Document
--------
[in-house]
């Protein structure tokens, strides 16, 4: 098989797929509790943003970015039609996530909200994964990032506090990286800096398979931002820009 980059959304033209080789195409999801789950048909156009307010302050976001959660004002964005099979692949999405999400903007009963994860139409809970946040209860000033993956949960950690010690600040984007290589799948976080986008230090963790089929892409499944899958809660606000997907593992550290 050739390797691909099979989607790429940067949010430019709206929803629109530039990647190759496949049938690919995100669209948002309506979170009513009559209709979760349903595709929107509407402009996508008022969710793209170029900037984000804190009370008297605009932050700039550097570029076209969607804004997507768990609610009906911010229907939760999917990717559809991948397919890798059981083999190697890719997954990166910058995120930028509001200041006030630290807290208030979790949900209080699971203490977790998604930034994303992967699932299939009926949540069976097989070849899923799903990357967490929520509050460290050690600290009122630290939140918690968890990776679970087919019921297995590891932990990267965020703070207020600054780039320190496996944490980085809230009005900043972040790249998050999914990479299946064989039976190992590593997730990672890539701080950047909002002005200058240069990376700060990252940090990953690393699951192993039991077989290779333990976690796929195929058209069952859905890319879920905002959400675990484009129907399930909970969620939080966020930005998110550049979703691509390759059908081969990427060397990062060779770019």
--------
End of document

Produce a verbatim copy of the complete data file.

[in-house]
């Protein structure tokens, strides 16, 4: 098989797929509790943003970015039609996530909200994964990032506090990286800096398979931002820009 980059959304033209080789195409999801789950048909156009307010302050976001959660004002964005099979692949999405999400903007009963994860139409809970946040209860000033993956949960950690010690600040984007290589799948976080986008230090963790089929892409499944899958809660606000997907593992550290 050739390797691909099979989607790429940067949010430019709206929803629109530039990647190759496949049938690919995100669209948002309506979170009513009559209709979760349903595709929107509407402009996508008022969710793209170029900037984000804190009370008297605009932050700039550097570029076209969607804004997507768990609610009906911010229907939760999917990717559809991948397919890798059981083999190697890719997954990166910058995120930028509001200041006030630290807290208030979790949900209080699971203490977790998604930034994303992967699932299939009926949540069976097989070849899923799903990357967490929520509050460290050690600290009122630290939140918690968890990776679970087919019921297995590891932990990267965020703070207020600054780039320190496996944490980085809230009005900043972040790249998050999914990479299946064989039976190992590593997730990672890539701080950047909002002005200058240069990376700060990252940090990953690393699951192993039991077989290779333990976690796929195929058209069952859905890319879920905002959400675990484009129907399930909970969620939080966020930005998110550049979703691509390759059908081969990427060397990062060779770019």